Recently, a sophisticated cyberattack was detected against computer servers hosting information held by the International Committee of the Red Cross (ICRC).
The attack compromised personal data and confidential ICRC information of more than 515,000 vulnerable people, including those separated from their families due to conflict, migration and disaster, missing persons and their families, and people in detention.
The attack impacted the ICRC system that the American Red Cross uses to conduct the Restoring Family Links program. The ICRC, along with the wider Red Cross and Red Crescent network, jointly runs Restoring Family Links, which seeks to reunite family members separated by conflict, disaster or migration.
“For 150 years, the ICRC and the wider Red Cross and Red Crescent Movement have played a unique and essential role in protecting vulnerable populations from the harms of armed conflicts, natural disasters and other emergencies,” the U.S. Department of State said in a statement.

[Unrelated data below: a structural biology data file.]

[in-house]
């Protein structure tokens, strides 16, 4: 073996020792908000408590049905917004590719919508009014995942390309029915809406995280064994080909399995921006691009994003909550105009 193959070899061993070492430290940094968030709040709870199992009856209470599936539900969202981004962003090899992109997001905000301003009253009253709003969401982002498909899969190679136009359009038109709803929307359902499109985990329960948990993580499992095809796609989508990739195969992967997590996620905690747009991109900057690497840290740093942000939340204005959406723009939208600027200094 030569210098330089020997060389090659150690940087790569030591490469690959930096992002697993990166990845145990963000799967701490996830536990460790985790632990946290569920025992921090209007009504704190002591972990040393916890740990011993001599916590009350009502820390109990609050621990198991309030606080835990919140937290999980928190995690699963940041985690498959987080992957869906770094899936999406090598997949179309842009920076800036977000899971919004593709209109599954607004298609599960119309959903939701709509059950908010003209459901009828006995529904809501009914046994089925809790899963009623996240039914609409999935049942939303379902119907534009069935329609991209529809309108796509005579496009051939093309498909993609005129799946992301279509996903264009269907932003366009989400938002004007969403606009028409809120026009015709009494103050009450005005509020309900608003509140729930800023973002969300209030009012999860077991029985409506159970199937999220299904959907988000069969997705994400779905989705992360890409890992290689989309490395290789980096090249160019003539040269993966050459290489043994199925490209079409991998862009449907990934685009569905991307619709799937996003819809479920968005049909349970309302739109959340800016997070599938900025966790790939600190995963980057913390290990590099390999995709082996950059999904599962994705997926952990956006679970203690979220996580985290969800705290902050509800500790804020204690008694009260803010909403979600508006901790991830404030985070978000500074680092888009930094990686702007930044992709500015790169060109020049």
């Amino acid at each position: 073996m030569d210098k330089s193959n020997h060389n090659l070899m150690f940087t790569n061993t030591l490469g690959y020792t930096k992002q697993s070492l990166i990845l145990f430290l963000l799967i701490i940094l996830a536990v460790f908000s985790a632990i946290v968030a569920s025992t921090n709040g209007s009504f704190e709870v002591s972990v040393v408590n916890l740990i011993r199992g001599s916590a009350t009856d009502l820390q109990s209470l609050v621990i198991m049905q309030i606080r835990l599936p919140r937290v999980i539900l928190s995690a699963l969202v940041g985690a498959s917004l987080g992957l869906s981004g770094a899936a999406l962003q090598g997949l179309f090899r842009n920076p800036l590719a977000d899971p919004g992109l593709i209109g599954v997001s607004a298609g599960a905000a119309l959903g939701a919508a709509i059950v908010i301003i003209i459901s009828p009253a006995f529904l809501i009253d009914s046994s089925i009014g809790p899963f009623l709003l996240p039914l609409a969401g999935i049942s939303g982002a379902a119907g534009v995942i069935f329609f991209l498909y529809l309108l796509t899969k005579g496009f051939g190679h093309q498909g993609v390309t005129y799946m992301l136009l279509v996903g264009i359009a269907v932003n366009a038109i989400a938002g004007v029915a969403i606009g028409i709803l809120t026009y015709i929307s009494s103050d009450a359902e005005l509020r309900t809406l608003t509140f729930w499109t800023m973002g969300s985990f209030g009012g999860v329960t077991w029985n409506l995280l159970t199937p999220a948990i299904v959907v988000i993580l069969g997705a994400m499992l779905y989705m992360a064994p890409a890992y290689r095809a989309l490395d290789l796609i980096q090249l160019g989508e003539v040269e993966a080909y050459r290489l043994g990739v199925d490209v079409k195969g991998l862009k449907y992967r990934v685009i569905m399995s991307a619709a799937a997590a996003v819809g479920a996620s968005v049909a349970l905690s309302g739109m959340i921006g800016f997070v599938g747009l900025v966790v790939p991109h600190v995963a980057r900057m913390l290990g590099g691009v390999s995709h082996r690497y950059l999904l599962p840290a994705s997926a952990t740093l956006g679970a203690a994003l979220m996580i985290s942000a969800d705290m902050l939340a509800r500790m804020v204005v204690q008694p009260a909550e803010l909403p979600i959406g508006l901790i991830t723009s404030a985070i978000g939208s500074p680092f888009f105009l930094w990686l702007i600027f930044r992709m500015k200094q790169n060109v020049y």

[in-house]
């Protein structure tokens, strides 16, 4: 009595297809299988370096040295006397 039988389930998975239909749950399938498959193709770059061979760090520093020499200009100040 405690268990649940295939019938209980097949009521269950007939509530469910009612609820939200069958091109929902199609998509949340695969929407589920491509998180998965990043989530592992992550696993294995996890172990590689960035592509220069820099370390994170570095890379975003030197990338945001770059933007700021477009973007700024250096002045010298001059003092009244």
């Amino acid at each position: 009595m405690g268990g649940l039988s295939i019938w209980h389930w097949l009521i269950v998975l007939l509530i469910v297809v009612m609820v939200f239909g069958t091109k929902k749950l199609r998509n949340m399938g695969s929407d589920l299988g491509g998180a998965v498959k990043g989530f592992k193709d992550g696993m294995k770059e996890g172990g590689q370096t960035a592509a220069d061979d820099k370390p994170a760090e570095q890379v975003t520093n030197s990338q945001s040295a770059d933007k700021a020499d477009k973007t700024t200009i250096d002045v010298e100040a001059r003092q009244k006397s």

“Targeting the Red Cross and Red Crescent Movement’s sensitive and confidential data is a dangerous development. It has real consequences: this cyber incident has harmed the global humanitarian network’s ability to locate missing people and reconnect families,” the statement continued.
Robert Mardini, ICRC's director-general, called the attack an “affront to humanity, endangering those already suffering the effects of war or disaster.”
Mardini noted that the attack has hampered the organization’s ability to reconnect families, including those separated after the recent volcanic eruption and tsunami-induced flooding in the Pacific island nation of Tonga and Afghans feeling violence.
“Collectively, we must hold the line: Cyber operations and attacks against medical entities and humanitarian data and organizations are dangerous, unacceptable and unlawful,” Mardini said.
“The Red Cross and Red Crescent Movement strives to be the best humanity has to offer. We help people in the worst of circumstances and uphold their dignity. This attack harms the vital work we all contribute to,” he said.
The U.S. Department of State called on other governments to join the ICRC in raising the alarm about this breach.